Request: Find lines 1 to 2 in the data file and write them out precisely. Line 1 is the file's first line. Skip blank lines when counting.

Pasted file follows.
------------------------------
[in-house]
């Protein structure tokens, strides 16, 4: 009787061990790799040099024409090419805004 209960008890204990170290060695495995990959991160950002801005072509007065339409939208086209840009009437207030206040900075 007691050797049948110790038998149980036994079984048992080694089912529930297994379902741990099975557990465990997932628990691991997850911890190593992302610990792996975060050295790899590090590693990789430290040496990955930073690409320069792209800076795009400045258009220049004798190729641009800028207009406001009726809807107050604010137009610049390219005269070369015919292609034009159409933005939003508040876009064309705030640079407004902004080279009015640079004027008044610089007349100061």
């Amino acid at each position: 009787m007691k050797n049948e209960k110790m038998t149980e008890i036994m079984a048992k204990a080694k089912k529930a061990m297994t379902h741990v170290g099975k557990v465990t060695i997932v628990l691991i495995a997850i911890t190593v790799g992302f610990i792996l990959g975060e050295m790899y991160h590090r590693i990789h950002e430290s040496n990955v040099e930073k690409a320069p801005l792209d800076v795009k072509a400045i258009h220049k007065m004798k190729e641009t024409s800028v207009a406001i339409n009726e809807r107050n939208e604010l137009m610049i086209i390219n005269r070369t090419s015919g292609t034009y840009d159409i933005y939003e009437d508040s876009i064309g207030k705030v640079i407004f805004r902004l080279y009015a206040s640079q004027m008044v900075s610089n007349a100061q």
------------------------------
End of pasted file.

[in-house]
């Protein structure tokens, strides 16, 4: 009787061990790799040099024409090419805004 209960008890204990170290060695495995990959991160950002801005072509007065339409939208086209840009009437207030206040900075 007691050797049948110790038998149980036994079984048992080694089912529930297994379902741990099975557990465990997932628990691991997850911890190593992302610990792996975060050295790899590090590693990789430290040496990955930073690409320069792209800076795009400045258009220049004798190729641009800028207009406001009726809807107050604010137009610049390219005269070369015919292609034009159409933005939003508040876009064309705030640079407004902004080279009015640079004027008044610089007349100061």